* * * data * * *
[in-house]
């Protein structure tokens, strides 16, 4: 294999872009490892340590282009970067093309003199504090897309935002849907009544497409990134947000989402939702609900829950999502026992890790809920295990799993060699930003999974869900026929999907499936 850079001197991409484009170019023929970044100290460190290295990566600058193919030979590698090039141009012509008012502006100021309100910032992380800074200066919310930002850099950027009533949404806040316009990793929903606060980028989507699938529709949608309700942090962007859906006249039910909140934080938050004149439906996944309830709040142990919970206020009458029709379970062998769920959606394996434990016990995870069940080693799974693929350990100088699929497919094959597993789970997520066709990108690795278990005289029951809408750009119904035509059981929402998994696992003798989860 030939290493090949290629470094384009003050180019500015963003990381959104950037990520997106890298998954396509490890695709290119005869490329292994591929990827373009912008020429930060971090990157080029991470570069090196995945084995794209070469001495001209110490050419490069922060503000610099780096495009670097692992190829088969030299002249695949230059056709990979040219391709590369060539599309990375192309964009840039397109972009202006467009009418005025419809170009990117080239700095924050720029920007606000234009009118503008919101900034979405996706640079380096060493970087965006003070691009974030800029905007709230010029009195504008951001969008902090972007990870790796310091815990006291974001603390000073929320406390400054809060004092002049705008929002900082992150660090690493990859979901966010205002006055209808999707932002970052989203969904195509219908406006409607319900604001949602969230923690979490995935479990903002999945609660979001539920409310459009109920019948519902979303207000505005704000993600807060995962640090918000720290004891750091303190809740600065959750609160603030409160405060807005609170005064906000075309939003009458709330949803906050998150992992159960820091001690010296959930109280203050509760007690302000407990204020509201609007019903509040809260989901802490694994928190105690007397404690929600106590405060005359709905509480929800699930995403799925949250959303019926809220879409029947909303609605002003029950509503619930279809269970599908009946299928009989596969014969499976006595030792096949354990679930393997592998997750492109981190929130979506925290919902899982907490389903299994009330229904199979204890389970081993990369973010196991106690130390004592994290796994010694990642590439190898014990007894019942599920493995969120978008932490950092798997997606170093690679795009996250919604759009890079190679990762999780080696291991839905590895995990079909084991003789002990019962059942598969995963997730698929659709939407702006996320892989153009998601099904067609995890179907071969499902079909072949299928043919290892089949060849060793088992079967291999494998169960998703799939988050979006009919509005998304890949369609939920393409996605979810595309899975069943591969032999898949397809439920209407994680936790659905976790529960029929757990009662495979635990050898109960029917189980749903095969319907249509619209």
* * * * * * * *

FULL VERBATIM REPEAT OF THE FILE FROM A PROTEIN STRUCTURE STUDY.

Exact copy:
[in-house]
């Protein structure tokens, strides 16, 4: 294999872009490892340590282009970067093309003199504090897309935002849907009544497409990134947000989402939702609900829950999502026992890790809920295990799993060699930003999974869900026929999907499936 850079001197991409484009170019023929970044100290460190290295990566600058193919030979590698090039141009012509008012502006100021309100910032992380800074200066919310930002850099950027009533949404806040316009990793929903606060980028989507699938529709949608309700942090962007859906006249039910909140934080938050004149439906996944309830709040142990919970206020009458029709379970062998769920959606394996434990016990995870069940080693799974693929350990100088699929497919094959597993789970997520066709990108690795278990005289029951809408750009119904035509059981929402998994696992003798989860 030939290493090949290629470094384009003050180019500015963003990381959104950037990520997106890298998954396509490890695709290119005869490329292994591929990827373009912008020429930060971090990157080029991470570069090196995945084995794209070469001495001209110490050419490069922060503000610099780096495009670097692992190829088969030299002249695949230059056709990979040219391709590369060539599309990375192309964009840039397109972009202006467009009418005025419809170009990117080239700095924050720029920007606000234009009118503008919101900034979405996706640079380096060493970087965006003070691009974030800029905007709230010029009195504008951001969008902090972007990870790796310091815990006291974001603390000073929320406390400054809060004092002049705008929002900082992150660090690493990859979901966010205002006055209808999707932002970052989203969904195509219908406006409607319900604001949602969230923690979490995935479990903002999945609660979001539920409310459009109920019948519902979303207000505005704000993600807060995962640090918000720290004891750091303190809740600065959750609160603030409160405060807005609170005064906000075309939003009458709330949803906050998150992992159960820091001690010296959930109280203050509760007690302000407990204020509201609007019903509040809260989901802490694994928190105690007397404690929600106590405060005359709905509480929800699930995403799925949250959303019926809220879409029947909303609605002003029950509503619930279809269970599908009946299928009989596969014969499976006595030792096949354990679930393997592998997750492109981190929130979506925290919902899982907490389903299994009330229904199979204890389970081993990369973010196991106690130390004592994290796994010694990642590439190898014990007894019942599920493995969120978008932490950092798997997606170093690679795009996250919604759009890079190679990762999780080696291991839905590895995990079909084991003789002990019962059942598969995963997730698929659709939407702006996320892989153009998601099904067609995890179907071969499902079909072949299928043919290892089949060849060793088992079967291999494998169960998703799939988050979006009919509005998304890949369609939920393409996605979810595309899975069943591969032999898949397809439920209407994680936790659905976790529960029929757990009662495979635990050898109960029917189980749903095969319907249509619209």